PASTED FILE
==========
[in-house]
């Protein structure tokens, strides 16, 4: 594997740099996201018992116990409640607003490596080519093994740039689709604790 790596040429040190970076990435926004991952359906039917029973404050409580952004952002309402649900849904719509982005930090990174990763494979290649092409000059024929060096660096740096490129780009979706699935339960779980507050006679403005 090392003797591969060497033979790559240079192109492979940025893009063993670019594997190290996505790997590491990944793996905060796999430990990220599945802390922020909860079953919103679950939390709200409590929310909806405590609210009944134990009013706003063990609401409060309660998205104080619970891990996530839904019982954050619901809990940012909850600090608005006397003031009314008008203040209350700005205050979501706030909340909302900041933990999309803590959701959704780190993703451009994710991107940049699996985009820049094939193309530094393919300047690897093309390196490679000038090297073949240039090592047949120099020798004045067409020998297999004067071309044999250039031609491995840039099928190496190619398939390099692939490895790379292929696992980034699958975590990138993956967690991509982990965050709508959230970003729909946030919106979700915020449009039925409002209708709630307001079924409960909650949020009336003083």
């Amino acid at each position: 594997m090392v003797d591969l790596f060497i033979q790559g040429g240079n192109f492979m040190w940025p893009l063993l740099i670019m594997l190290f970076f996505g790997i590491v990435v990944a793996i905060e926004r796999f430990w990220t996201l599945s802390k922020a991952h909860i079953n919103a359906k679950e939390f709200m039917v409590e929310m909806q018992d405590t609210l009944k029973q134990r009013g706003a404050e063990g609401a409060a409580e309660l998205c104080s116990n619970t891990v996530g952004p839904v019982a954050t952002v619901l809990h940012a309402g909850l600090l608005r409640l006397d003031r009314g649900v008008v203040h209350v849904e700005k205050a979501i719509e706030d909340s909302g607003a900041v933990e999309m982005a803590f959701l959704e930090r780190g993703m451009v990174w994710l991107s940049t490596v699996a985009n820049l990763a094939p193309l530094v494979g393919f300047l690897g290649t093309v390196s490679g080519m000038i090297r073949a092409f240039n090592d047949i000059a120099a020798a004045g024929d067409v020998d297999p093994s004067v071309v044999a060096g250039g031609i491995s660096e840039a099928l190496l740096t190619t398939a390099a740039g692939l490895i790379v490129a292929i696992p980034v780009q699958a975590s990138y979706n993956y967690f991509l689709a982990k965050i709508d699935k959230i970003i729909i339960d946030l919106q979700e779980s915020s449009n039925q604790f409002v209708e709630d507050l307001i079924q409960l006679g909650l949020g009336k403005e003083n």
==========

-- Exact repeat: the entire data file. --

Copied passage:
[in-house]
């Protein structure tokens, strides 16, 4: 594997740099996201018992116990409640607003490596080519093994740039689709604790 790596040429040190970076990435926004991952359906039917029973404050409580952004952002309402649900849904719509982005930090990174990763494979290649092409000059024929060096660096740096490129780009979706699935339960779980507050006679403005 090392003797591969060497033979790559240079192109492979940025893009063993670019594997190290996505790997590491990944793996905060796999430990990220599945802390922020909860079953919103679950939390709200409590929310909806405590609210009944134990009013706003063990609401409060309660998205104080619970891990996530839904019982954050619901809990940012909850600090608005006397003031009314008008203040209350700005205050979501706030909340909302900041933990999309803590959701959704780190993703451009994710991107940049699996985009820049094939193309530094393919300047690897093309390196490679000038090297073949240039090592047949120099020798004045067409020998297999004067071309044999250039031609491995840039099928190496190619398939390099692939490895790379292929696992980034699958975590990138993956967690991509982990965050709508959230970003729909946030919106979700915020449009039925409002209708709630307001079924409960909650949020009336003083």
């Amino acid at each position: 594997m090392v003797d591969l790596f060497i033979q790559g040429g240079n192109f492979m040190w940025p893009l063993l740099i670019m594997l190290f970076f996505g790997i590491v990435v990944a793996i905060e926004r796999f430990w990220t996201l599945s802390k922020a991952h909860i079953n919103a359906k679950e939390f709200m039917v409590e929310m909806q018992d405590t609210l009944k029973q134990r009013g706003a404050e063990g609401a409060a409580e309660l998205c104080s116990n619970t891990v996530g952004p839904v019982a954050t952002v619901l809990h940012a309402g909850l600090l608005r409640l006397d003031r009314g649900v008008v203040h209350v849904e700005k205050a979501i719509e706030d909340s909302g607003a900041v933990e999309m982005a803590f959701l959704e930090r780190g993703m451009v990174w994710l991107s940049t490596v699996a985009n820049l990763a094939p193309l530094v494979g393919f300047l690897g290649t093309v390196s490679g080519m000038i090297r073949a092409f240039n090592d047949i000059a120099a020798a004045g024929d067409v020998d297999p093994s004067v071309v044999a060096g250039g031609i491995s660096e840039a099928l190496l740096t190619t398939a390099a740039g692939l490895i790379v490129a292929i696992p980034v780009q699958a975590s990138y979706n993956y967690f991509l689709a982990k965050i709508d699935k959230i970003i729909i339960d946030l919106q979700e779980s915020s449009n039925q604790f409002v209708e709630d507050l307001i079924q409960l006679g909650l949020g009336k403005e003083n």